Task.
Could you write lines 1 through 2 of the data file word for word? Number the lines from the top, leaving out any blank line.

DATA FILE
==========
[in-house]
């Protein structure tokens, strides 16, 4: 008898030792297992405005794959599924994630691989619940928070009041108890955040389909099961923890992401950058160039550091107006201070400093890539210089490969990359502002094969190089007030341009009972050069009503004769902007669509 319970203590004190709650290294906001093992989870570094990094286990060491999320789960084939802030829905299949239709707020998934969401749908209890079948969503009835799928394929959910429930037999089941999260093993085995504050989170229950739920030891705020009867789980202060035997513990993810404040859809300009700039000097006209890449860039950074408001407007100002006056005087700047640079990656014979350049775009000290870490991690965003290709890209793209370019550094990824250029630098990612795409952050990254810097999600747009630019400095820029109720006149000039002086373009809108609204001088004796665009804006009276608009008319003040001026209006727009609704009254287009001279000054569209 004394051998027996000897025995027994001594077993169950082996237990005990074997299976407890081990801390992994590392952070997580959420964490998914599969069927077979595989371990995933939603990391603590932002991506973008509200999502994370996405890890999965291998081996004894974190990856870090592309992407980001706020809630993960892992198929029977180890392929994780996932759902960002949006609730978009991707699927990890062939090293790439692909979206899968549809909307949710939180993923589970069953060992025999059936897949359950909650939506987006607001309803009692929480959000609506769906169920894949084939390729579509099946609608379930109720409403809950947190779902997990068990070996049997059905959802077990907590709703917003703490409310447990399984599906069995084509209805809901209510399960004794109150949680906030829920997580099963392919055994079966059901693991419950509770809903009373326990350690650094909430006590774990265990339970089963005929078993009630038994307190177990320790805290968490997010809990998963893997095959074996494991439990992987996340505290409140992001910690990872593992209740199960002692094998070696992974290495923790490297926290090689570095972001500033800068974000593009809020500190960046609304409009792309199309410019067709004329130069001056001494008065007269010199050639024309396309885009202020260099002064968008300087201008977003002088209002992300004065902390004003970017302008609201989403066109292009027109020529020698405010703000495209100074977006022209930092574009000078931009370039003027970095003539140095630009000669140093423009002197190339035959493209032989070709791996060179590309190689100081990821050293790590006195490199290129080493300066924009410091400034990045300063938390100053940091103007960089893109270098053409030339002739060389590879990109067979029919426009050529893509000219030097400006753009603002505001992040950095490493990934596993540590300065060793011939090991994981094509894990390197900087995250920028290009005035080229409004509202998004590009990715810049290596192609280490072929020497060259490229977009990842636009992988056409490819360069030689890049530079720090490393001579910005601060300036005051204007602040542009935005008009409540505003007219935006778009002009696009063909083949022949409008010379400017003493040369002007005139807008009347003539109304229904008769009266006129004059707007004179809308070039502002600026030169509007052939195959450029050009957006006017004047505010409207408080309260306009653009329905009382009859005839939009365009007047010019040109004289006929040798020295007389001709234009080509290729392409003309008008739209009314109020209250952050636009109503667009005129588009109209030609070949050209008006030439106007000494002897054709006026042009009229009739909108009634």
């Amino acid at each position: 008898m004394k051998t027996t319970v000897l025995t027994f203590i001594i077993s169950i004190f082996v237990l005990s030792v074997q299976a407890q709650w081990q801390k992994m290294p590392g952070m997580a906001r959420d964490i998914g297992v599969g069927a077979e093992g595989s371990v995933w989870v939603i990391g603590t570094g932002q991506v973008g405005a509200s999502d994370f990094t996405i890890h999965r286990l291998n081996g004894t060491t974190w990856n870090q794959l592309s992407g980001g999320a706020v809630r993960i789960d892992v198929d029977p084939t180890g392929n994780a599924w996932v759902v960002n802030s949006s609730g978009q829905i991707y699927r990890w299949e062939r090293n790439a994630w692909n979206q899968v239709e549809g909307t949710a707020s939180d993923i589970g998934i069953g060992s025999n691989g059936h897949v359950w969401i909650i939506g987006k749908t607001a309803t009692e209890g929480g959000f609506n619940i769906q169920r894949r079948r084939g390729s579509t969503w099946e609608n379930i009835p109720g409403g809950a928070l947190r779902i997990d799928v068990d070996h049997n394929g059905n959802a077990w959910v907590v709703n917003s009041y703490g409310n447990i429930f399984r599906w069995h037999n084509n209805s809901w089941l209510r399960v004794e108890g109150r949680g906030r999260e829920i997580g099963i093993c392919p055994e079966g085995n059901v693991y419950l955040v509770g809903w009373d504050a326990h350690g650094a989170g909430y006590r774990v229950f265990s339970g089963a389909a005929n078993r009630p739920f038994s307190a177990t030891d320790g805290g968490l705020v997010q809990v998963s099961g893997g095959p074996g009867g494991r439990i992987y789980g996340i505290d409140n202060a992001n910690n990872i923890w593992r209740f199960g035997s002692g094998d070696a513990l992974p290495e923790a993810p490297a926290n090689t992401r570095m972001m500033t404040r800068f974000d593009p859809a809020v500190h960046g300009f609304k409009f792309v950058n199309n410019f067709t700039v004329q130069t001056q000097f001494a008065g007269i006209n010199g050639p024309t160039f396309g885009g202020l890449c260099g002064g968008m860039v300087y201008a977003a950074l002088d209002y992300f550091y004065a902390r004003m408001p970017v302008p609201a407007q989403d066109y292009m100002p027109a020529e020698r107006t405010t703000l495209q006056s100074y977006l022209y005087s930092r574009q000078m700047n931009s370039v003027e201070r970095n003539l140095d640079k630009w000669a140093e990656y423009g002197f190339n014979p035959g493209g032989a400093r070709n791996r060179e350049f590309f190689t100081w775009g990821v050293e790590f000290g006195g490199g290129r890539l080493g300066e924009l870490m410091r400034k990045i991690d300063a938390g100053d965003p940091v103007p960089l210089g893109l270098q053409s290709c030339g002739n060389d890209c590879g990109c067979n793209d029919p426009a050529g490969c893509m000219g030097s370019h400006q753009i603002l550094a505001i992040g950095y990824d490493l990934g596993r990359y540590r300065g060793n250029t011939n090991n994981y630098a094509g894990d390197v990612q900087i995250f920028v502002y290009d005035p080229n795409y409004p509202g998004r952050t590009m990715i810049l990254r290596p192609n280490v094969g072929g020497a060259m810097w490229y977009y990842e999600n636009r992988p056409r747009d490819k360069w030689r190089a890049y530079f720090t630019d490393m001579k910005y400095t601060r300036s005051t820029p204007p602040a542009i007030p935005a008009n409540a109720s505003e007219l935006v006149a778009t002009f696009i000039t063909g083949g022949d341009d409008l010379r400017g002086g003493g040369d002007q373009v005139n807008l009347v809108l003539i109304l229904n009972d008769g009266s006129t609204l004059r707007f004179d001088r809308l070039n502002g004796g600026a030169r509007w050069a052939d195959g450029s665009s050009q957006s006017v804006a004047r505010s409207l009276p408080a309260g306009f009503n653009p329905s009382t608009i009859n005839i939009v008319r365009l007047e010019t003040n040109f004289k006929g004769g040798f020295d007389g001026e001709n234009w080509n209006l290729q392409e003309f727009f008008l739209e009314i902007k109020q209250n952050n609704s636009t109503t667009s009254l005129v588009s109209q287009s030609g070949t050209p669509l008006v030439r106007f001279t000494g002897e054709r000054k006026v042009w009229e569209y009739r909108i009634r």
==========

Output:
[in-house]
């Protein structure tokens, strides 16, 4: 008898030792297992405005794959599924994630691989619940928070009041108890955040389909099961923890992401950058160039550091107006201070400093890539210089490969990359502002094969190089007030341009009972050069009503004769902007669509 319970203590004190709650290294906001093992989870570094990094286990060491999320789960084939802030829905299949239709707020998934969401749908209890079948969503009835799928394929959910429930037999089941999260093993085995504050989170229950739920030891705020009867789980202060035997513990993810404040859809300009700039000097006209890449860039950074408001407007100002006056005087700047640079990656014979350049775009000290870490991690965003290709890209793209370019550094990824250029630098990612795409952050990254810097999600747009630019400095820029109720006149000039002086373009809108609204001088004796665009804006009276608009008319003040001026209006727009609704009254287009001279000054569209 004394051998027996000897025995027994001594077993169950082996237990005990074997299976407890081990801390992994590392952070997580959420964490998914599969069927077979595989371990995933939603990391603590932002991506973008509200999502994370996405890890999965291998081996004894974190990856870090592309992407980001706020809630993960892992198929029977180890392929994780996932759902960002949006609730978009991707699927990890062939090293790439692909979206899968549809909307949710939180993923589970069953060992025999059936897949359950909650939506987006607001309803009692929480959000609506769906169920894949084939390729579509099946609608379930109720409403809950947190779902997990068990070996049997059905959802077990907590709703917003703490409310447990399984599906069995084509209805809901209510399960004794109150949680906030829920997580099963392919055994079966059901693991419950509770809903009373326990350690650094909430006590774990265990339970089963005929078993009630038994307190177990320790805290968490997010809990998963893997095959074996494991439990992987996340505290409140992001910690990872593992209740199960002692094998070696992974290495923790490297926290090689570095972001500033800068974000593009809020500190960046609304409009792309199309410019067709004329130069001056001494008065007269010199050639024309396309885009202020260099002064968008300087201008977003002088209002992300004065902390004003970017302008609201989403066109292009027109020529020698405010703000495209100074977006022209930092574009000078931009370039003027970095003539140095630009000669140093423009002197190339035959493209032989070709791996060179590309190689100081990821050293790590006195490199290129080493300066924009410091400034990045300063938390100053940091103007960089893109270098053409030339002739060389590879990109067979029919426009050529893509000219030097400006753009603002505001992040950095490493990934596993540590300065060793011939090991994981094509894990390197900087995250920028290009005035080229409004509202998004590009990715810049290596192609280490072929020497060259490229977009990842636009992988056409490819360069030689890049530079720090490393001579910005601060300036005051204007602040542009935005008009409540505003007219935006778009002009696009063909083949022949409008010379400017003493040369002007005139807008009347003539109304229904008769009266006129004059707007004179809308070039502002600026030169509007052939195959450029050009957006006017004047505010409207408080309260306009653009329905009382009859005839939009365009007047010019040109004289006929040798020295007389001709234009080509290729392409003309008008739209009314109020209250952050636009109503667009005129588009109209030609070949050209008006030439106007000494002897054709006026042009009229009739909108009634």